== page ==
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To illustrates some of the features in NEMO we show the following C-shell script that analyzes the results of a contrived encounter between two spherical Plummer models:
# make two plummer spheres, the second one not in virial equilibrium mkplummer out=p1 nbody=1000 mkplummer out=- nbody=1000 | snapvirial in=- out=p2 'virial=1/sqrt(3)' snapstack in1=p1 in2=p2 out=p.in deltar=10,0,0 deltav=-1.5,0,0 # integrate hackcode1 in=p.in out=p.out tstop=10 options=phi,acc freqout=1 > p.log # analyze last 3 dynamical times foreach t (8 9 10) snaptrim in=p.out out=- times=$t | snapcenter in=- out=- | unbind in=- out=- | snaprect in=- out=p.out.$t weight="-phi*phi*phi" > p.rect.$t # freeze potential, and classify 50 orbits in the rectified potential foreach i (`nemoinp 1:1000:20`) stoo in=p.out.$t out=- ibody=$i | orbint in=- out=- nsteps=10000 dt=0.01 potname=hackcode1 potfile=p.out.$t | orbname in=- >> p.orb.$t end end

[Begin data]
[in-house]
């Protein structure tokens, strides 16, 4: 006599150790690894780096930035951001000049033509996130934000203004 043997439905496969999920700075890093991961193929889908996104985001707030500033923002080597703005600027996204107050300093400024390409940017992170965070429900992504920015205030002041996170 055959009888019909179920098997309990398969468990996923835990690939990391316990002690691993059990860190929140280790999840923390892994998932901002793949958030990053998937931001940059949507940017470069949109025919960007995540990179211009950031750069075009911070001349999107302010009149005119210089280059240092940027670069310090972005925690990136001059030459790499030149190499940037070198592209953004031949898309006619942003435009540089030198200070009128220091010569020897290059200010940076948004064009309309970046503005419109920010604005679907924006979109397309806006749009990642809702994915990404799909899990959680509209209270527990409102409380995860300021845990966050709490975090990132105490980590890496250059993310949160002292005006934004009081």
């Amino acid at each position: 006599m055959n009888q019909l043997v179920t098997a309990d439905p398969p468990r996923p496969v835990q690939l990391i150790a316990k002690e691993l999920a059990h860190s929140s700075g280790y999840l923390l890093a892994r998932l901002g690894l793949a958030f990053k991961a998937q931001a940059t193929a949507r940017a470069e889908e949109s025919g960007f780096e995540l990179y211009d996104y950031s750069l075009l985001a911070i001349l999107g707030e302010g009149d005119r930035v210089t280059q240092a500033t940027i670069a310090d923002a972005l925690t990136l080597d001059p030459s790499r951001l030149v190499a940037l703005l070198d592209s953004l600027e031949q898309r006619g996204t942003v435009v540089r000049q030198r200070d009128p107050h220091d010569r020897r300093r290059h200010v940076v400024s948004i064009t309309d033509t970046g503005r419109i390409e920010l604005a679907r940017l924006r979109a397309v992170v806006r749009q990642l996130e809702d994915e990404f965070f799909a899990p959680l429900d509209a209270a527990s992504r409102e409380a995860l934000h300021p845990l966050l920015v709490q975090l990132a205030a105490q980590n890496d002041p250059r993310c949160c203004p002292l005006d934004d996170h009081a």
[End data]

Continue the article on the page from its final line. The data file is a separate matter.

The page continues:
Acknowledgements: NEMO was initially developed by Joshua Barnes, Piet Hut and myself during the 1986-87 academic year in Princeton, I wish to thank them for the stimulating environment in those initial years. I would also like to thank the Monbusho International Scientific Research Program : Joint Research 03044032, for a visit to Tokyo, where some of the work described here has been done.